You Are Radiant of the Spirit

I was raised by very devout Christians, members of the Episcopal Church.  My father was a professor of math and science and later a technical writer for IBM.  He was not, as Madeleine L’Engle defines it, a “fundamental literalist”.   He taught us the Bible, and he taught us Darwin’s theory of evolution.  He believed in the literal interpretation of Darwin’s writings, not the Bible’s.  But he did believe, as did I, in our need for salvation.  There is a certain elegance in Christian apologetics.  My father admired C.S. Lewis especially.  The rational, reasonable, intellectually satisfying story of a creation of God having been separated from the divine by a sinful nature and then rescued and redeemed from Death by a loving, heart-broken Father God is poetic and dignified in many ways.  The same story appears in many different forms in many different cultures.  Perhaps it is satisfying because it is so seemingly universal.  My father was very much an authoritarian.  I was separated from him by every infraction of his rules.  I longed to be forgiven and loved.  I knew that story of punishment and death by heart.  I didn’t know there could be another experience.  I didn’t think to ask if it was the only way to look at what is real about humanity.   Finally, someone asked me, “Who says you’re separated from the divine?  What if you’re not?”  I began to look at a different ancient grace.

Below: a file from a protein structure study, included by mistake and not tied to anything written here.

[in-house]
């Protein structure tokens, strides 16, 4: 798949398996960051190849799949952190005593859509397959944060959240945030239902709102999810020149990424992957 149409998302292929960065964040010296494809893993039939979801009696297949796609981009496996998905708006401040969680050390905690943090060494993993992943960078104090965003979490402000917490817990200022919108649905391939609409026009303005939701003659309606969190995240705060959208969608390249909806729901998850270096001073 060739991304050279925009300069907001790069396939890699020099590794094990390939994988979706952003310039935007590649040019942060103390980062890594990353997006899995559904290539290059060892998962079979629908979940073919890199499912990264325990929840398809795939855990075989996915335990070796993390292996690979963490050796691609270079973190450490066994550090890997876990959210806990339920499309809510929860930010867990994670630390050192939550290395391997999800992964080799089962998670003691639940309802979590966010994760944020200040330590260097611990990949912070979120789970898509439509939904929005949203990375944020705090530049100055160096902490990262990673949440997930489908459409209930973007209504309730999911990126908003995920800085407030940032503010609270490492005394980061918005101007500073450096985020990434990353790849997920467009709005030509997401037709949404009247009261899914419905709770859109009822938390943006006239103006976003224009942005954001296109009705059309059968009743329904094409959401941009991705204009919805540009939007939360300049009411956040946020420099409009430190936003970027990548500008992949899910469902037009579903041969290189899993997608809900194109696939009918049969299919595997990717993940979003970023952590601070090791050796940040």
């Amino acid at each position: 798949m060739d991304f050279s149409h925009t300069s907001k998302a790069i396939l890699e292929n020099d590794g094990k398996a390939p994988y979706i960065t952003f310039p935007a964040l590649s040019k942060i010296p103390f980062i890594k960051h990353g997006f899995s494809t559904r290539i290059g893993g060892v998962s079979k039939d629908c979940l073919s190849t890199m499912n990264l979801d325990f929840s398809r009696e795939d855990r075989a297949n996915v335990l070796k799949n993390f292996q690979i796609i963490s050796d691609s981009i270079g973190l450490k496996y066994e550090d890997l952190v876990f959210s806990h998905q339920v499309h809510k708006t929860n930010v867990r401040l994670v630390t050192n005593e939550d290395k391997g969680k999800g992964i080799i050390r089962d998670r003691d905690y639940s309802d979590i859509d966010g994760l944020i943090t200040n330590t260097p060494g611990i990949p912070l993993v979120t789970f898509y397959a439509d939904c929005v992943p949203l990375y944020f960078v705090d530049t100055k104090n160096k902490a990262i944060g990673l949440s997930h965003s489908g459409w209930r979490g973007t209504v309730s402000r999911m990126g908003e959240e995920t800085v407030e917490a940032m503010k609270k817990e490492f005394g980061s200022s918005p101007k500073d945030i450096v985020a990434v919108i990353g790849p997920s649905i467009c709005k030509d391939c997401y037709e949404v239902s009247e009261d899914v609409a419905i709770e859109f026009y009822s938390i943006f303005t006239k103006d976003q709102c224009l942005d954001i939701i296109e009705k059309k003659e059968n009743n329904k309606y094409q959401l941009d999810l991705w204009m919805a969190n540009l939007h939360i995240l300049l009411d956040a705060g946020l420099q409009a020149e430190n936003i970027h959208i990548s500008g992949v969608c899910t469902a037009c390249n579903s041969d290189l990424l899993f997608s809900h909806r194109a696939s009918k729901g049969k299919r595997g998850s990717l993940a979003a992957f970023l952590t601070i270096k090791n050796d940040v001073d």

Doodling and coloring is one way I meditate on a new idea

Call it “the indwelling of the Holy Spirit”, greet it “Namaste”, wake up to it through a practice of meditation, it’s the same.  After I read the book The Power of Myth, I borrowed the videotape from the library of Bill Moyers’ interview with Joseph Campbell.  My favorite part is where Joseph Campbell says to Bill, “You are radiant of the Spirit,” and Bill responds in animated and personal surprise, “Me?!  A journalist?”  After hours of talk, he finally realizes that the Myth has something to do with him – himself.  I thought about this for a while and told Steve that I felt a similar disconnect from life, as if I am observing everything from a duck blind.  I could talk about what is happening “out there”, externally, quite easily, but I have difficulty identifying and placing my internal experience in the picture.   I was taught to be suspicious of emotions, to “lean not on your own understanding”,  and although that teaching was powerful, I now realize it is not altogether helpful or even consistent with the way Jesus talks about spirituality.  When Jesus confronts the Pharisees, he is often challenging them to get rid of their dogma and be open to using their consciousness.  “Who says you’re separated from the divine?  What if you’re not?”  What if…indeed.   My recommended reading list includes The Power of Myth and Living Buddha, Living Christ by Thich Nhat Hahn.  Also The Gift: Poems by Hafiz, the Great Sufi Master of which my favorite is The God Who Only Knows Four Words:

Every

Child

Has known God,

Not the God of names,

Not the God of don’ts,

Not the God who ever does

Anything weird,

But the God who only knows four words

And keeps repeating them, saying:

“Come dance with Me.”

Come

Dance.

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